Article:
Graduating Limerick students get approval from minister

Nick Rabbitts


Nick Rabbitts

Education Minister Ruairi Quinn viewing an exhibition of student artwork at Scoil Carmel during his visit with art teacher Cllr Tom Shortt and Scoil Carmel sixth year student Laura O'Loughlin, of Sean Heuston Place. Picture: Shauneen Armstrong
STUDENTS graduating from a southside school received their certificates from Education Minister Ruairi Quinn.

STUDENTS graduating from a southside school received their certificates from Education Minister Ruairi Quinn.

During his visit to Limerick - which saw him visit schools in Croom and Patrickswell - Mr Quinn fulfilled a long-standing invitation to visit Scoil Carmel, located in O’Connell Avenue.

Art teacher at the school, and northside Labour councillor Tom Shortt, said the purpose of the visit was to celebrate the recent refurbishment of the school.

The entire building has been retrofitted and upgraded with new heating, glazing and insulation.

This work was funded through the Department of Education Summer Works Scheme and the school has been transformed with new double glazed colourful windows a brand new heating system and with laptops projector screens and sound systems installed in every classroom. “It feels like a brand new school and we were delighted to let him see it,” said Mr Shortt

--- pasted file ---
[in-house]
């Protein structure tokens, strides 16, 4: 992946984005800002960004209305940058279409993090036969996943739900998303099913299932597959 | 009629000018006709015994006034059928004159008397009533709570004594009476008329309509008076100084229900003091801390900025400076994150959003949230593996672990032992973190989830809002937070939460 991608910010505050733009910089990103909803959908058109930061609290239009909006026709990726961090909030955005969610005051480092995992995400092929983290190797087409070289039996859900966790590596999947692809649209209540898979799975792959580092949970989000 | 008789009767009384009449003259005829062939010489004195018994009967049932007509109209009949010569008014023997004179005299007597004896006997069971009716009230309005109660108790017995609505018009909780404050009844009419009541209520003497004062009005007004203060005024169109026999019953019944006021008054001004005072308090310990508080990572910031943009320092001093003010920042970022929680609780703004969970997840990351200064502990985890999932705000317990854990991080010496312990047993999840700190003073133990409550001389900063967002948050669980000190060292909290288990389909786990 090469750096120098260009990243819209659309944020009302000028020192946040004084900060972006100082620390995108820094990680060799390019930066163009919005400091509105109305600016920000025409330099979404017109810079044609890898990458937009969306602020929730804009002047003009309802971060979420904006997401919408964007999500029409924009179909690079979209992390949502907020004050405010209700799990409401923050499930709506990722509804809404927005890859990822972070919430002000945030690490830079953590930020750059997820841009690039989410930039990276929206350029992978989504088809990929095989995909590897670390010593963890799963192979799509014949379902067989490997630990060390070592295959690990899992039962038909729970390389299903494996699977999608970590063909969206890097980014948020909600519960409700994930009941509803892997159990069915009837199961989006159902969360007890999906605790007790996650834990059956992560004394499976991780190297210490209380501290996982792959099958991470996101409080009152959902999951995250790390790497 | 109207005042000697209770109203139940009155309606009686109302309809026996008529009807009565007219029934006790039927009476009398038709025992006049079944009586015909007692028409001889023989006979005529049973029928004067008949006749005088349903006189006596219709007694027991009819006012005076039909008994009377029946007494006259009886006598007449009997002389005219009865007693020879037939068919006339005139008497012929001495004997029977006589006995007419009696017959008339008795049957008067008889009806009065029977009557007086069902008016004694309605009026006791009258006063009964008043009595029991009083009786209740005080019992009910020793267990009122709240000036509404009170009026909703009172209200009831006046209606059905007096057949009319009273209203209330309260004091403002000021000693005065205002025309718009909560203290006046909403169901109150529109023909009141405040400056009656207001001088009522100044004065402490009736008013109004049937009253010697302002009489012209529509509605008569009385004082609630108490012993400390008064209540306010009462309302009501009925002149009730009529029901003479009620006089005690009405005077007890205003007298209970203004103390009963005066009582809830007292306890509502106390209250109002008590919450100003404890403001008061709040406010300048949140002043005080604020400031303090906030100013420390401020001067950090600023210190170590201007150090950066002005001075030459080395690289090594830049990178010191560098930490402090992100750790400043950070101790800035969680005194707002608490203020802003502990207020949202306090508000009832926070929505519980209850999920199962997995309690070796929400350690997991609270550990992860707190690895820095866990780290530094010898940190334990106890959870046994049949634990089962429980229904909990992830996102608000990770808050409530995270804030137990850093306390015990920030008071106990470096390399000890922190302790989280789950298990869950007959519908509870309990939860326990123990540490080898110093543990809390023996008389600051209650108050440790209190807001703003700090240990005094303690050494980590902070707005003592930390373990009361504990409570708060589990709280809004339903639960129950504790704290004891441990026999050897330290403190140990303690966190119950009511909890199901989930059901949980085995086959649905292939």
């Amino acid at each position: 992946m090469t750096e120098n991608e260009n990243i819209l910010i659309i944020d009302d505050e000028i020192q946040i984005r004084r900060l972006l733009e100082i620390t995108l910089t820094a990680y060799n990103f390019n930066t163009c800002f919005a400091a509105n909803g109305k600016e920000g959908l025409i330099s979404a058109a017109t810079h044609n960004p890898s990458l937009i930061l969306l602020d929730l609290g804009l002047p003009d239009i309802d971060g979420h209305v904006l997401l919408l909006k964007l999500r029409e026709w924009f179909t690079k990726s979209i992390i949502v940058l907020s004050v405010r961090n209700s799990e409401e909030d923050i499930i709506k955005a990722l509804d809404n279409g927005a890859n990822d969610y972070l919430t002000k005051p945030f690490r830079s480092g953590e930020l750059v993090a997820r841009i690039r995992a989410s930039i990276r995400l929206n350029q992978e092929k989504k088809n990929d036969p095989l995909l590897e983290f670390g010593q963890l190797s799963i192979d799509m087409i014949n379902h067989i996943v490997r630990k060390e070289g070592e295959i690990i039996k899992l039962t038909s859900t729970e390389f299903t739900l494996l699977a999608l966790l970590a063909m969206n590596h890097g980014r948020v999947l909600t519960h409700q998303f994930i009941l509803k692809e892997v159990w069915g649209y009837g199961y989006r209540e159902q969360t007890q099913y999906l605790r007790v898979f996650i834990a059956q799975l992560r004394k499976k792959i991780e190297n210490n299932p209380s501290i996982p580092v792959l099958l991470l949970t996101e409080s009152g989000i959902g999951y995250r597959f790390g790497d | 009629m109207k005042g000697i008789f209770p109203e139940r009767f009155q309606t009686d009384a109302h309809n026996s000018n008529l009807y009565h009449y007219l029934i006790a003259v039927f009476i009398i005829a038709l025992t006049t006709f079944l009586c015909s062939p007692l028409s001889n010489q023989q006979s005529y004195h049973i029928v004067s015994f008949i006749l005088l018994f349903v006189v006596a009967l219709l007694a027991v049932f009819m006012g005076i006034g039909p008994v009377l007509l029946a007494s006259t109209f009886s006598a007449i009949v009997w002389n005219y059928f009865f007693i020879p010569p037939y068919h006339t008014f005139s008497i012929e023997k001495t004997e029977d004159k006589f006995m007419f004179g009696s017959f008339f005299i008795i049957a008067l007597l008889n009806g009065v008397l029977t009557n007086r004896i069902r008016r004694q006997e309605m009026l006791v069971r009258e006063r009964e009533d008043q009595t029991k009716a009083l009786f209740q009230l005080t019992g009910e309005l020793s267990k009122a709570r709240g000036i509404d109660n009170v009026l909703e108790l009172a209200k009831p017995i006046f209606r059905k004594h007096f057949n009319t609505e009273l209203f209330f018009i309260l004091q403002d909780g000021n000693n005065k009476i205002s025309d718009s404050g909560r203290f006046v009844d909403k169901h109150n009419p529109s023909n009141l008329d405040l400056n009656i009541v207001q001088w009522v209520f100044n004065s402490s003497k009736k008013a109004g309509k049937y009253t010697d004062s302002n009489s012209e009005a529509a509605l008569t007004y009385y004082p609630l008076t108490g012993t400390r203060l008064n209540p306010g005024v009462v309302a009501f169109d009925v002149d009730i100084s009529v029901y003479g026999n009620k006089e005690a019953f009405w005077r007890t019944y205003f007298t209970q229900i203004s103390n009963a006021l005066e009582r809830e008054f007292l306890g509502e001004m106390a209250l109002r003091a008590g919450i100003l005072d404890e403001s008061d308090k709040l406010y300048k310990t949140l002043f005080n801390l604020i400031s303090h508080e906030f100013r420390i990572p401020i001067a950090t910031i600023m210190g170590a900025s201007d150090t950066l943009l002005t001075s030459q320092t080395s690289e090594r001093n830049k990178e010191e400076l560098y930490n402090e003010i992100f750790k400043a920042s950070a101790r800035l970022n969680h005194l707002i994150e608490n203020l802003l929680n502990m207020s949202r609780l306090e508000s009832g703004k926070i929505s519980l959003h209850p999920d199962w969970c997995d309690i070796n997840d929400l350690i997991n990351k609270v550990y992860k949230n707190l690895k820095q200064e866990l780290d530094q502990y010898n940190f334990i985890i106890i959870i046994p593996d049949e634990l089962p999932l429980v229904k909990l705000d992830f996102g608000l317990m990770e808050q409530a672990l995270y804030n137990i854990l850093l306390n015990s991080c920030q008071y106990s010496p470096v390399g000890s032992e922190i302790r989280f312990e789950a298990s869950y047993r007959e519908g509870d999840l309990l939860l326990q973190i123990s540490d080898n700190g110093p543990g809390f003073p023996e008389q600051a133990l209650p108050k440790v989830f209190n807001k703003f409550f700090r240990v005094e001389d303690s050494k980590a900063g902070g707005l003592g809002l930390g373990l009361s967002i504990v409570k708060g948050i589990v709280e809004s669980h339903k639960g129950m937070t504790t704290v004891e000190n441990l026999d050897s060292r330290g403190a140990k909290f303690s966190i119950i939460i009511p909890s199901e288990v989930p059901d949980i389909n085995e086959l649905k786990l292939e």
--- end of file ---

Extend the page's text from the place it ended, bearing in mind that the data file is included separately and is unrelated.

Mr Quinn’s visit coincided with the sixth years’ graduation ceremony, so he fulfilled the duty of presenting each member of the Class of 2013 with their graduation certificates.

School principal Aine Bourke said Mr Quinn’s visit represents “a proud and historic day for Scoil Carmel marking another stage in our progress as a proud, long established, Limerick city secondary school.”

Cllr Shortt added that following the upgrade, the school feels brand new.

He said Mr Quinn discussed the new bill, relating to schools admission policy, with him.

“It is an attempt to regulate the admissions policies to schools, particularly to ensure local schools are open to students in their own locality,” the Labour councillor said. “Scoil Carmel has always been a school which hasn’t put barriers to admissions. We felt he was impressed by the diverse student population, and that he was probably impressed by our arts background.”

Mr Quinn enjoyed music from the school choir, while he also addressed sixth years.

He also admired the students’ art work, which Cllr Shortt felt he would appreciate given his background in architecture.